delanceyplace.com 8/30/11 - to be funny - go for what's real

In today's excerpt - the lessons of a veteran television situation comedy writer on what to do if a script isn't funny enough. In this case, the writer is star producer, director, playwright and comedy writer Walter Bennett, whose work includes writing for The Cosby Show and producing The Steve Harvey Show. Here in an interview with authors Peter Desberg and Jeffrey David, he also reflects on "writer's rooms":

Desberg: "How do you go about making stuff funnier when you get feedback that you need more laughs?"

Bennett: "First I'd look at what the original joke is, and a lot of times when it doesn't work, it's because there's no surprise in the joke; it's expected. If it's not funny, it's usually because it's not the worst thing that can happen. There's something worse that could happen. [You need to make it so that] you can't get any worse than this. Let me give you an example: 'Well, the camera fell over.' And I go, 'Wow, now that's bad,' but where did it fall? It's not specific enough [to be as funny as it could be]. And a lot of times, it will be something specific that plays into the fear of your character that you've built up. You can get comedy out of that.

Desberg: "How did you get schooled in comedy writing?"

Bennett: "My first school in comedy writing was television. Watching Norman Lear at the time Good Times was on, and Maude, it was the heyday of half-hour comedy. I used to think of half-hour sitcoms as a play. Whatever I thought was funny I would put down on paper. ... And a lot of it I learned along the way. It started to turn into a curiosity because I started to get my own books on comedy. In theater, for some reason, drama is king, and you're trying to be Oscar Wilde. I was drama all the way to Yale. I was known for writing drama and social criticism. And then I wrote a piece in New York called Snapshots: An American Slide Show, and it was done as part of a performance at Lincoln Center and Alice Tully Hall. I had to direct this thing, and I just said it was social commentary. I thought it was kind of funny, but I think the worst thing for a writer to hear is laughter. Live laughter.

Davis: "Did Norman Lear mentor you?"

Bennett: "No, actually we worked together for a brief time on the show 704 Hauser. I've spent time with Bill Cosby. Cosby said, 'Let me help you out here.' And so he would talk about his take on comedy. I remember what he told me. He said, 'Don't go for the joke'—that's what he kept saying. 'Don't go for the joke. Go for what's real. If it's real, you can always build off something that's real. But it's more difficult to try to build off a joke, because that's not real. And everybody laughs because they relate to it—it's something real to them.' A problem I had in the beginning was trying to emulate a joke I'd seen on television, and it wasn't very good. But when I started to learn it's like Cosby was saying—it's real, it's real, keep these people real—you can keep coming back to the well."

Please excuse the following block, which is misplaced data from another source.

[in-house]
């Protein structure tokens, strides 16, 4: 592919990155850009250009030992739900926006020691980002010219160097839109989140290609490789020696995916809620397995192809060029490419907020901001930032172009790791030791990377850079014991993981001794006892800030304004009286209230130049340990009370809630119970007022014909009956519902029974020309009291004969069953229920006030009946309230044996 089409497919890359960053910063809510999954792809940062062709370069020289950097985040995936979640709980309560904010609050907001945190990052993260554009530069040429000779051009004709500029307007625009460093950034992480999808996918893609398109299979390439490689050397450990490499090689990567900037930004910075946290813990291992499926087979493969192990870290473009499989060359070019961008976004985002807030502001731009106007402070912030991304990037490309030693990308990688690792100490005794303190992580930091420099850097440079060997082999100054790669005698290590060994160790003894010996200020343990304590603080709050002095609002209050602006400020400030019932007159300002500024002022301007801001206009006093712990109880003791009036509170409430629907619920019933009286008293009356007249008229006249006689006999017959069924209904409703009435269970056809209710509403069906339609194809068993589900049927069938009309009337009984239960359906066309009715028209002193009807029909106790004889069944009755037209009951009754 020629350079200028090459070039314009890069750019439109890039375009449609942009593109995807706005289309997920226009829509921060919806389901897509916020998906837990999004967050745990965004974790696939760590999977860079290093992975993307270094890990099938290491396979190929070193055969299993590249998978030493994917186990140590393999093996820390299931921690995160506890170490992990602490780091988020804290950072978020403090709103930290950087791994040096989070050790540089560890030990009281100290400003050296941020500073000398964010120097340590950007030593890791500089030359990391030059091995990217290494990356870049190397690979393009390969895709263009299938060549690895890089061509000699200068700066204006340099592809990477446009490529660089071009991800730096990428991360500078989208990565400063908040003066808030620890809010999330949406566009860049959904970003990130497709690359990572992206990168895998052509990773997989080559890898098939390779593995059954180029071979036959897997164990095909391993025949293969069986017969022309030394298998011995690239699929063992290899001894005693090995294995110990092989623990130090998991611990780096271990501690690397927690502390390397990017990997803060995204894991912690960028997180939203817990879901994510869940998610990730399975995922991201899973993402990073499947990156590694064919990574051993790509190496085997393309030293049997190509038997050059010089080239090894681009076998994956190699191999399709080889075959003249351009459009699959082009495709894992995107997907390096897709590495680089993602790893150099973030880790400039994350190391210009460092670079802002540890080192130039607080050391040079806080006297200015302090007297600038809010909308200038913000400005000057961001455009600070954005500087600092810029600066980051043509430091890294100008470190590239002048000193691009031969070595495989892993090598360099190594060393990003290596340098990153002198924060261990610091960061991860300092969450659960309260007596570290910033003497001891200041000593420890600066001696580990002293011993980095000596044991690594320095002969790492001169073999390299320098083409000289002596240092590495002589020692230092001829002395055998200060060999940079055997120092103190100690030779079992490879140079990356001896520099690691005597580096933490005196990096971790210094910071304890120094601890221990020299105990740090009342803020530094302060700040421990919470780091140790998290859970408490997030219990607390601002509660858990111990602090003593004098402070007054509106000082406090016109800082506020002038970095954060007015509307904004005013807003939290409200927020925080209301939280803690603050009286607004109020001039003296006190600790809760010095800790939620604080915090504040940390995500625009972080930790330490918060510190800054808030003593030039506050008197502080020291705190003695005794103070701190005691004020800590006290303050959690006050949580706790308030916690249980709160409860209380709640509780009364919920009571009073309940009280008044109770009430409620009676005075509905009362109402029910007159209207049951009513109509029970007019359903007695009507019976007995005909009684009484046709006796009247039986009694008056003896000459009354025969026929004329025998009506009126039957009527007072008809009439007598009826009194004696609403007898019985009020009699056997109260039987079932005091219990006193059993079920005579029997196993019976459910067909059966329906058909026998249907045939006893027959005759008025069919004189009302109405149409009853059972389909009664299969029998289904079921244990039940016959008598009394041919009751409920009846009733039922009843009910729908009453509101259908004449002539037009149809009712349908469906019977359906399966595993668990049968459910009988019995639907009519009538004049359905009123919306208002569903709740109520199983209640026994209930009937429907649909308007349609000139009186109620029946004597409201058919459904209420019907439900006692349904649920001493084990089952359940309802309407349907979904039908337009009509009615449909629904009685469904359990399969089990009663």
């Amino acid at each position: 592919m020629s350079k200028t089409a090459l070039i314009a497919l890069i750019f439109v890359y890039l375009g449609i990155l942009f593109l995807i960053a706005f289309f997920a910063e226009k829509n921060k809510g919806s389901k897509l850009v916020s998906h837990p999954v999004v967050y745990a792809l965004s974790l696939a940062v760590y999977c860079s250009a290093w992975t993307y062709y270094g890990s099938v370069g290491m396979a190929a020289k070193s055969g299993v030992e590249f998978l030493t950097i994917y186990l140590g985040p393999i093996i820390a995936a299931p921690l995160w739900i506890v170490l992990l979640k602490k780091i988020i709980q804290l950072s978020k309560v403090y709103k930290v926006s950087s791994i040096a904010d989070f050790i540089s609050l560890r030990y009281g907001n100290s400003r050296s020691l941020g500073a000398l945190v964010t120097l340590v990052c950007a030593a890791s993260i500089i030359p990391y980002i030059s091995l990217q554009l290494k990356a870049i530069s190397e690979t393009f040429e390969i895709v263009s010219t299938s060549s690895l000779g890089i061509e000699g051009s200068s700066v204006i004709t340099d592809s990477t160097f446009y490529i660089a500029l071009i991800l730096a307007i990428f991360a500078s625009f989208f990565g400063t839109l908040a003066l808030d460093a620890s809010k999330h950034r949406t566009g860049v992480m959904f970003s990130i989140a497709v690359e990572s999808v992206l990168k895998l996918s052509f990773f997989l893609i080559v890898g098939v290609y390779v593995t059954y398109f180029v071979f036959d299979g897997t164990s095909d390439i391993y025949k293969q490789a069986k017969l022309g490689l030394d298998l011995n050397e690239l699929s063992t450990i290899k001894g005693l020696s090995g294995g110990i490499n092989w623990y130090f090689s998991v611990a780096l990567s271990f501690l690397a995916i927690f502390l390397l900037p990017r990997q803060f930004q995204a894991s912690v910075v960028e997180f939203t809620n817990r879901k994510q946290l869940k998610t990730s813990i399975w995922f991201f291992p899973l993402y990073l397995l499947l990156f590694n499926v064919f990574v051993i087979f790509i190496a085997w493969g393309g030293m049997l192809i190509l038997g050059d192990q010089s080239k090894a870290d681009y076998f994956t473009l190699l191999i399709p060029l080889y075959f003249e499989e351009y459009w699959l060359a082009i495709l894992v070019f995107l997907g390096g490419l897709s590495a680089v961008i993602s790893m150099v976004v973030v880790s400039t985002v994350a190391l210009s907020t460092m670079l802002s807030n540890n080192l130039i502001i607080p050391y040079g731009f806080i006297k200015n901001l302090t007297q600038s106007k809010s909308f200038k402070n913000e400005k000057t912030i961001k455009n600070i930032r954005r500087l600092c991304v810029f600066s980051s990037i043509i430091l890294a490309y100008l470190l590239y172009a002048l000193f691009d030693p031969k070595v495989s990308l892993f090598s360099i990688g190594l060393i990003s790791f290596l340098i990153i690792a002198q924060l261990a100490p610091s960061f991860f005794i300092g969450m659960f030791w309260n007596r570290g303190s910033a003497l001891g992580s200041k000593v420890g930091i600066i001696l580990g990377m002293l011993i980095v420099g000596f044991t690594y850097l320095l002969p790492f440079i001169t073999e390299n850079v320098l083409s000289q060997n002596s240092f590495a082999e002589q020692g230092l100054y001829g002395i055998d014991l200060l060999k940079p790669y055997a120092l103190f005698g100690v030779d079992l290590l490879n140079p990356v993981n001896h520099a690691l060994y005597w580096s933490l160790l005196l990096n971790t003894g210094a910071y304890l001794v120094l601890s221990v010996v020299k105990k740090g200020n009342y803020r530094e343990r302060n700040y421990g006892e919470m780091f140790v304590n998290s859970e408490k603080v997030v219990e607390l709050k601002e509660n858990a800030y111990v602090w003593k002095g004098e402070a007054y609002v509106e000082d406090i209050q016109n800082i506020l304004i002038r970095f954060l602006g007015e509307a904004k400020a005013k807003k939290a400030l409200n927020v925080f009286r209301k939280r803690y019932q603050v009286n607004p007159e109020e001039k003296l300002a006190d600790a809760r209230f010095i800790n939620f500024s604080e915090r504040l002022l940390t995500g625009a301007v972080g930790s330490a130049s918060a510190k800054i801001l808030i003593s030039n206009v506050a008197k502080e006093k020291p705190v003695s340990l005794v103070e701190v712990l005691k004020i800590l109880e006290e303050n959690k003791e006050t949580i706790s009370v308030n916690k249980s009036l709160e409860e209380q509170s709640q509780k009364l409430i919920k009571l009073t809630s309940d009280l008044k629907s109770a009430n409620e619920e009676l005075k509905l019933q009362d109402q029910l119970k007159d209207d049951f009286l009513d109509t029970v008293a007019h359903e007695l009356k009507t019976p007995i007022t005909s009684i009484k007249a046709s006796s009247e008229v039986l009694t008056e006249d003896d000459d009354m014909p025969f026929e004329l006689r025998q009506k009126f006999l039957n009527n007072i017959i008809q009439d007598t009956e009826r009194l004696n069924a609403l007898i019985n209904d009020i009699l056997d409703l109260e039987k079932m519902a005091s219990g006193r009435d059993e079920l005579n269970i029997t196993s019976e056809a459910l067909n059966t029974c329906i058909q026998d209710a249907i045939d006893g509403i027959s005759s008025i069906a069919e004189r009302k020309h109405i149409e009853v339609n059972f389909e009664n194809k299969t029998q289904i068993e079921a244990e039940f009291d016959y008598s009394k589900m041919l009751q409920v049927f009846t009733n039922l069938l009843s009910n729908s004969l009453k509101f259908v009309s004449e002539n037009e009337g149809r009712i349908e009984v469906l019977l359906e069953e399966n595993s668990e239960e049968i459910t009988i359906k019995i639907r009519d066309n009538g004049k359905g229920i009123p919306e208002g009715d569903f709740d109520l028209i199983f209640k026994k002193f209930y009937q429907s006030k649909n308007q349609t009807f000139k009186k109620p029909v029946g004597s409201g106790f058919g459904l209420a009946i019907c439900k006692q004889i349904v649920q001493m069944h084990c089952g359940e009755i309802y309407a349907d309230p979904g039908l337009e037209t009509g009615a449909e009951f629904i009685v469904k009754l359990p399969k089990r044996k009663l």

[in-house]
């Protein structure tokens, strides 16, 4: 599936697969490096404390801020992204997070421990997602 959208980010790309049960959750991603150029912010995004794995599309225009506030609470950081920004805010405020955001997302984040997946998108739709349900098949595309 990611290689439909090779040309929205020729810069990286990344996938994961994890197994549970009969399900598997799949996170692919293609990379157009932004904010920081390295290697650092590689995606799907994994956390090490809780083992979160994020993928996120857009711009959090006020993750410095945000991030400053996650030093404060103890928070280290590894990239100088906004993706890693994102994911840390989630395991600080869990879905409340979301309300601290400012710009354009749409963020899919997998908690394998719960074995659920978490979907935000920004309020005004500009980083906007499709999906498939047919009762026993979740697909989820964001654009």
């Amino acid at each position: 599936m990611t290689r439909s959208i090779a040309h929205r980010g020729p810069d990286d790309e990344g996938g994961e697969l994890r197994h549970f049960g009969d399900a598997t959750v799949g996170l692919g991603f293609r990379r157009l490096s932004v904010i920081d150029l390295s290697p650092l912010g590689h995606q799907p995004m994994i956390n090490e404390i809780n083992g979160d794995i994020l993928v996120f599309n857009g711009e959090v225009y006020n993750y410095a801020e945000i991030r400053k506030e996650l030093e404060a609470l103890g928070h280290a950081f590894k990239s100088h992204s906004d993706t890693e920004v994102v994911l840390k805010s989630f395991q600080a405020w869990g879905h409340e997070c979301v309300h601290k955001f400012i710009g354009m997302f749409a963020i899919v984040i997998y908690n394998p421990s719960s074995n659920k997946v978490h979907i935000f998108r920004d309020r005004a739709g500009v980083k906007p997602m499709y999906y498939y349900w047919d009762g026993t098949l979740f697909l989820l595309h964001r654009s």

Davis: "What are your feelings are about writers' rooms, and the politics of a room?

Bennett: "I like the writers' room; I hate the politics. When I first went to The Cosby Show, I had never written for a sitcom—never. In fact, it was embarrassing. I didn't know how a sitcom script lined up on the page. I only knew plays and screenplays. When I got the job, I told one of the writers' assistants, 'Can you get me a script? Between you and me, I don't know what one looks like.' And they laughed [because they worked through improvisation more than scripts]. What they said to me was, 'Do you know what it's like to be at a table?' And this is my interview, and I go, 'Ah ... yeah, yeah ... no, no, no ...' It's writers who sit around the table and they explained it to me. And I went, 'You mean like improv, you mean working off somebody.' And they went 'Yeah.' And they hired me. I really loved working off the other writers."

Bennett: "Another anecdote from a writer's room: You make an incredible pitch, and everyone goes, 'Oh, no, that's not it,' and then someone else says the exact same thing that you said, and someone says, 'That was brilliant,' and then you say, 'I just said that.' [And they respond] 'Oh come on now, let's not get that way.' "


author:

Peter Desberg and Jeffrey Davis

title:

Show Me the Funny

publisher:

Sterling

date:

Copyright 2010 by Peter Desberg and Jeffrey Davis

pages:

12-14
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